In the CIF Contracts, documents play the most crucial role as it is the reason that contracts become the sale of documents or rather gains its special characteristics.[2] By tendering the insurance policy, the bill of landing, certificate of quality, invoice as well as other related documents, the seller performs the contracts. By providing these documents, the seller represents their goods. If documents conform to the contract the buyer must accept them and cannot reject them as it will be considered as a breach of contract. In a similar instance, if represented goods are lost or damaged, sellers can still tender the document. However, the buyers may reject the defective products even after the document has been accepted.

To explain everything in simpler terms, buyers can only call for customary documents which are within their rights. This also shows the extent of duty a seller has towards the buyer. Neither seller can hold the documents and tender the goods they represent, nor can buyers ask for the actual good and refuse the document. The CIF contract as the sale of documents, but Bradgate argued on this statement stating that the importance of documents is misleading.[3]  As per his statement, the contract still acts for the sale of goods as the Sale of Goods Act is applied to it. However, Bradgate’s explanation was not entirely accurate as the few aspects of the Act are not related to the CIF contract. For instance, the matters related to the passing of risk.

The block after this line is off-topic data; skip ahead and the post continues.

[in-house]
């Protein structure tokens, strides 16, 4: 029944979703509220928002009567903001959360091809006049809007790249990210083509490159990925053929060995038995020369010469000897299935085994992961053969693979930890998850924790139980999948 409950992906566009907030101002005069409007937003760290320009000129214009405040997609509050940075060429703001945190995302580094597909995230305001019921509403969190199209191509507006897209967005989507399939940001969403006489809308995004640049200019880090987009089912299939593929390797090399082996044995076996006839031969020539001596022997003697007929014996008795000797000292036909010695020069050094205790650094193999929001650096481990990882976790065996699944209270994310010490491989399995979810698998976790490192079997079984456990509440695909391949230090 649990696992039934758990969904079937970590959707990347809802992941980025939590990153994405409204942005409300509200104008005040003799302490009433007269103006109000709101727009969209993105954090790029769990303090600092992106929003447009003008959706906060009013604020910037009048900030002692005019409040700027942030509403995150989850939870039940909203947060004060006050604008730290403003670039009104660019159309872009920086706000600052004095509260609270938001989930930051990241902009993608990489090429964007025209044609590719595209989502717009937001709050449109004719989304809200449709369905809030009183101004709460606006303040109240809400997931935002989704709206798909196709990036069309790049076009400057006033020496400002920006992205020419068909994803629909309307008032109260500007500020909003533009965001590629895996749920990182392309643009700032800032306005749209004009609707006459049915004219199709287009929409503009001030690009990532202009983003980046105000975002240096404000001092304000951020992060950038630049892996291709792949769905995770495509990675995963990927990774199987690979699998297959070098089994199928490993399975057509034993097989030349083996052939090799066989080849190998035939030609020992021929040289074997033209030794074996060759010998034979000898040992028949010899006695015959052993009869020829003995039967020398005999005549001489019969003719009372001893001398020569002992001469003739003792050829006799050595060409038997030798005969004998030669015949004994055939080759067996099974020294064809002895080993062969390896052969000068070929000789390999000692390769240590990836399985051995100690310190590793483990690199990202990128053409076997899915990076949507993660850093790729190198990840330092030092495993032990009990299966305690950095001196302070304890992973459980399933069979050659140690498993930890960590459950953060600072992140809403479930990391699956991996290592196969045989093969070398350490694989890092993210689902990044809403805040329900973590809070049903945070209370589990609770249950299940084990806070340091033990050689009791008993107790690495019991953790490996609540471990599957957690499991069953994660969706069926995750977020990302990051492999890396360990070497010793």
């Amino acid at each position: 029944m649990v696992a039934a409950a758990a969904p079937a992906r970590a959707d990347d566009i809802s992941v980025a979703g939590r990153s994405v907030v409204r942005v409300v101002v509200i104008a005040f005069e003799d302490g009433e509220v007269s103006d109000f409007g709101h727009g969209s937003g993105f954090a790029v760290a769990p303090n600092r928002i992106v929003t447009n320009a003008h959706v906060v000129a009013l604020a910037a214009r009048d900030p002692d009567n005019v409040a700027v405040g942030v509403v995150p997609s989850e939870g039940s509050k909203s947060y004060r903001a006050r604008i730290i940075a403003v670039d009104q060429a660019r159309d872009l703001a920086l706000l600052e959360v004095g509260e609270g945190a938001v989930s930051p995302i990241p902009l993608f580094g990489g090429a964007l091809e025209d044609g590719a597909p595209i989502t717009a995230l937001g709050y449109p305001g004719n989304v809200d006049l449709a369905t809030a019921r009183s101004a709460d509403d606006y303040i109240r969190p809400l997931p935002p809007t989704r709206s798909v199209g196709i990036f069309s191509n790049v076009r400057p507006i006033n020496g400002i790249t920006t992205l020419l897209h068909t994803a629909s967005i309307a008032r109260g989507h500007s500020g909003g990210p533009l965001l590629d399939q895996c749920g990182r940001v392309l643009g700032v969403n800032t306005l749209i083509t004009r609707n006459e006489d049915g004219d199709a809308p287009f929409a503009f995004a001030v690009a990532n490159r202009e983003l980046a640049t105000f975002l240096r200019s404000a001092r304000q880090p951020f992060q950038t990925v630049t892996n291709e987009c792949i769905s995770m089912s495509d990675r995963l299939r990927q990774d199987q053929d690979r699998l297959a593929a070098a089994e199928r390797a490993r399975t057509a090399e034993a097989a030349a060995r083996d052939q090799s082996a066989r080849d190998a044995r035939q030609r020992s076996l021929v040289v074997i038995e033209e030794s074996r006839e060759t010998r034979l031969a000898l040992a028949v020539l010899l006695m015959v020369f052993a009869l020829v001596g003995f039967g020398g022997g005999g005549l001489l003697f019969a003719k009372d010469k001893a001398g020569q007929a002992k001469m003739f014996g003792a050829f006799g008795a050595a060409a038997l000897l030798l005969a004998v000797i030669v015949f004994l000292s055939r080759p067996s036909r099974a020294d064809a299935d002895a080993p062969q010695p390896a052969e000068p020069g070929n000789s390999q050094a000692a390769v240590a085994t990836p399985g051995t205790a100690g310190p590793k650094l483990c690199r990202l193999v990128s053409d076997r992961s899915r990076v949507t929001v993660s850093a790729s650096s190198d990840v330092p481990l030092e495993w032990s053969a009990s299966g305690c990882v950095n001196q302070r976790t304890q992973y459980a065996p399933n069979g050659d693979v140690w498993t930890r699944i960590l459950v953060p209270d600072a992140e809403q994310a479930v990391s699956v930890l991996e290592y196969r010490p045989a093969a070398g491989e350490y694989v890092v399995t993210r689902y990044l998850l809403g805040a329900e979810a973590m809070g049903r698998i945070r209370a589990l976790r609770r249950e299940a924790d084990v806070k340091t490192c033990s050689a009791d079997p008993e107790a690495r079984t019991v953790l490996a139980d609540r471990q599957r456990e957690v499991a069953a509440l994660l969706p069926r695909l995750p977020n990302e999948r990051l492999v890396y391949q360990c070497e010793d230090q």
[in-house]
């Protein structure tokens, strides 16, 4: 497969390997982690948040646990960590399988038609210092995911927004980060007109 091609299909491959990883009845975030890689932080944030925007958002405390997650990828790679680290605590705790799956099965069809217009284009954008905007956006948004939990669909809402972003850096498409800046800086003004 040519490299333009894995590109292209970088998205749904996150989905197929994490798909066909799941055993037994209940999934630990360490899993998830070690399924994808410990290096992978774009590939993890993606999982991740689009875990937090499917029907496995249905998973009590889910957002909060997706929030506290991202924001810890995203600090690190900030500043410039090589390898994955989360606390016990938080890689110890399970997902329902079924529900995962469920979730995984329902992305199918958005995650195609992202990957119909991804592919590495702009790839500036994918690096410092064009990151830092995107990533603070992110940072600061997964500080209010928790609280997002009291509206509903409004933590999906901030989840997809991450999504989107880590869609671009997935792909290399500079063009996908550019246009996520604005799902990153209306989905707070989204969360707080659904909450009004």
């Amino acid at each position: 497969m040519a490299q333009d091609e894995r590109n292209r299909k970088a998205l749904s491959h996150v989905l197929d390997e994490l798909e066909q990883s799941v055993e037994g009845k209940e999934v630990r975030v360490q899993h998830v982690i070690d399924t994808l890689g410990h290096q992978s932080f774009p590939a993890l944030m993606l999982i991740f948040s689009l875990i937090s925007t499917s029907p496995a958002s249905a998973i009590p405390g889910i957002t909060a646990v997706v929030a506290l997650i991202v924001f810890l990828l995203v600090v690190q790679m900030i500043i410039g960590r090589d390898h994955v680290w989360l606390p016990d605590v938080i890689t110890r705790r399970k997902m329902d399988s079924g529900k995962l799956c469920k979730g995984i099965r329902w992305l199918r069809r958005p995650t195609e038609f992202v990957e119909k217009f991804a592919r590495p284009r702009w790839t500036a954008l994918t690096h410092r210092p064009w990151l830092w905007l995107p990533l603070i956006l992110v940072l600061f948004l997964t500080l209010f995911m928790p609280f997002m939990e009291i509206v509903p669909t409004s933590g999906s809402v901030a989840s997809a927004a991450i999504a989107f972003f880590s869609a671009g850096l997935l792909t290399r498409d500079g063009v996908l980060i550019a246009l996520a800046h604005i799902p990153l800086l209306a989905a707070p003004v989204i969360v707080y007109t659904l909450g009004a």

Features of a CIF Contract: